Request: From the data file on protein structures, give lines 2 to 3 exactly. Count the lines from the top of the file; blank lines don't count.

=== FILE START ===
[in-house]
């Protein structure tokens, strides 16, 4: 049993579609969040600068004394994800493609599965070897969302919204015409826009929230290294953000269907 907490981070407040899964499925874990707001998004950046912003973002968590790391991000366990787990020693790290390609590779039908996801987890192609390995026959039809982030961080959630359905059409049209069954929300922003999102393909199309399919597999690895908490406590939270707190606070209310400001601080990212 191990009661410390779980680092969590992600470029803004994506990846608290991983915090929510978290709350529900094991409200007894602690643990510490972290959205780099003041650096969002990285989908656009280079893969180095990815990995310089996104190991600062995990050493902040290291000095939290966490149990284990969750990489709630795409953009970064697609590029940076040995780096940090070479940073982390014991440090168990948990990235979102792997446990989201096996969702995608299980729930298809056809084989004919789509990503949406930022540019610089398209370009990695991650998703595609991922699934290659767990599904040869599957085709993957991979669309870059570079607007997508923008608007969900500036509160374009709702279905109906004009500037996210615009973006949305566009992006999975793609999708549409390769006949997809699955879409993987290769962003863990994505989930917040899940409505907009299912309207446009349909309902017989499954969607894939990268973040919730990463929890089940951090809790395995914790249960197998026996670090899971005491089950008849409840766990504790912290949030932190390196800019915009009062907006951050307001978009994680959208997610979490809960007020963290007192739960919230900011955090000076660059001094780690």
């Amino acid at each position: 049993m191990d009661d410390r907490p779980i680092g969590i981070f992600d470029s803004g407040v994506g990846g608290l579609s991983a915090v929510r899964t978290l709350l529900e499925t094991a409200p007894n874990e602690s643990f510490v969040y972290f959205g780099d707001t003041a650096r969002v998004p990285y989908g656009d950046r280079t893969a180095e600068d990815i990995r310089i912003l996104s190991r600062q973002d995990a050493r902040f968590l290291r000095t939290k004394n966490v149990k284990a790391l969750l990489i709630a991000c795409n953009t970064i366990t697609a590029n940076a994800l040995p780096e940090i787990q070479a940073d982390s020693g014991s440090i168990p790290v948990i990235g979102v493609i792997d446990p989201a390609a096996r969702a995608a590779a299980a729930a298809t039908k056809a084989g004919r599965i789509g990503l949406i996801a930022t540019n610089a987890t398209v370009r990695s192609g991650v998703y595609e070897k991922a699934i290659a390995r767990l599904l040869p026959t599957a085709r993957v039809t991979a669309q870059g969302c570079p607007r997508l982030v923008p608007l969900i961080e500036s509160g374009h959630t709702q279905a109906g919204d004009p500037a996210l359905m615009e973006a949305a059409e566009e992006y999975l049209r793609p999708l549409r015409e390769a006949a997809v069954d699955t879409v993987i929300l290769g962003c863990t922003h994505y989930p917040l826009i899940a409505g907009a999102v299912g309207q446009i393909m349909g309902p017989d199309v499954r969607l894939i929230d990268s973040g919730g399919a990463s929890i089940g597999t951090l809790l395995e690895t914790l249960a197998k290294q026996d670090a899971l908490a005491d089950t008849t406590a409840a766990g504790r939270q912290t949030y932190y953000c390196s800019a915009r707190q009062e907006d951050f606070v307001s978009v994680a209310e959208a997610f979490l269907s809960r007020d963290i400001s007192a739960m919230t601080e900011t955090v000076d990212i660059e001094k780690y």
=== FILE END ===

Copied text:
């Protein structure tokens, strides 16, 4: 049993579609969040600068004394994800493609599965070897969302919204015409826009929230290294953000269907 907490981070407040899964499925874990707001998004950046912003973002968590790391991000366990787990020693790290390609590779039908996801987890192609390995026959039809982030961080959630359905059409049209069954929300922003999102393909199309399919597999690895908490406590939270707190606070209310400001601080990212 191990009661410390779980680092969590992600470029803004994506990846608290991983915090929510978290709350529900094991409200007894602690643990510490972290959205780099003041650096969002990285989908656009280079893969180095990815990995310089996104190991600062995990050493902040290291000095939290966490149990284990969750990489709630795409953009970064697609590029940076040995780096940090070479940073982390014991440090168990948990990235979102792997446990989201096996969702995608299980729930298809056809084989004919789509990503949406930022540019610089398209370009990695991650998703595609991922699934290659767990599904040869599957085709993957991979669309870059570079607007997508923008608007969900500036509160374009709702279905109906004009500037996210615009973006949305566009992006999975793609999708549409390769006949997809699955879409993987290769962003863990994505989930917040899940409505907009299912309207446009349909309902017989499954969607894939990268973040919730990463929890089940951090809790395995914790249960197998026996670090899971005491089950008849409840766990504790912290949030932190390196800019915009009062907006951050307001978009994680959208997610979490809960007020963290007192739960919230900011955090000076660059001094780690």
């Amino acid at each position: 049993m191990d009661d410390r907490p779980i680092g969590i981070f992600d470029s803004g407040v994506g990846g608290l579609s991983a915090v929510r899964t978290l709350l529900e499925t094991a409200p007894n874990e602690s643990f510490v969040y972290f959205g780099d707001t003041a650096r969002v998004p990285y989908g656009d950046r280079t893969a180095e600068d990815i990995r310089i912003l996104s190991r600062q973002d995990a050493r902040f968590l290291r000095t939290k004394n966490v149990k284990a790391l969750l990489i709630a991000c795409n953009t970064i366990t697609a590029n940076a994800l040995p780096e940090i787990q070479a940073d982390s020693g014991s440090i168990p790290v948990i990235g979102v493609i792997d446990p989201a390609a096996r969702a995608a590779a299980a729930a298809t039908k056809a084989g004919r599965i789509g990503l949406i996801a930022t540019n610089a987890t398209v370009r990695s192609g991650v998703y595609e070897k991922a699934i290659a390995r767990l599904l040869p026959t599957a085709r993957v039809t991979a669309q870059g969302c570079p607007r997508l982030v923008p608007l969900i961080e500036s509160g374009h959630t709702q279905a109906g919204d004009p500037a996210l359905m615009e973006a949305a059409e566009e992006y999975l049209r793609p999708l549409r015409e390769a006949a997809v069954d699955t879409v993987i929300l290769g962003c863990t922003h994505y989930p917040l826009i899940a409505g907009a999102v299912g309207q446009i393909m349909g309902p017989d199309v499954r969607l894939i929230d990268s973040g919730g399919a990463s929890i089940g597999t951090l809790l395995e690895t914790l249960a197998k290294q026996d670090a899971l908490a005491d089950t008849t406590a409840a766990g504790r939270q912290t949030y932190y953000c390196s800019a915009r707190q009062e907006d951050f606070v307001s978009v994680a209310e959208a997610f979490l269907s809960r007020d963290i400001s007192a739960m919230t601080e900011t955090v000076d990212i660059e001094k780690y």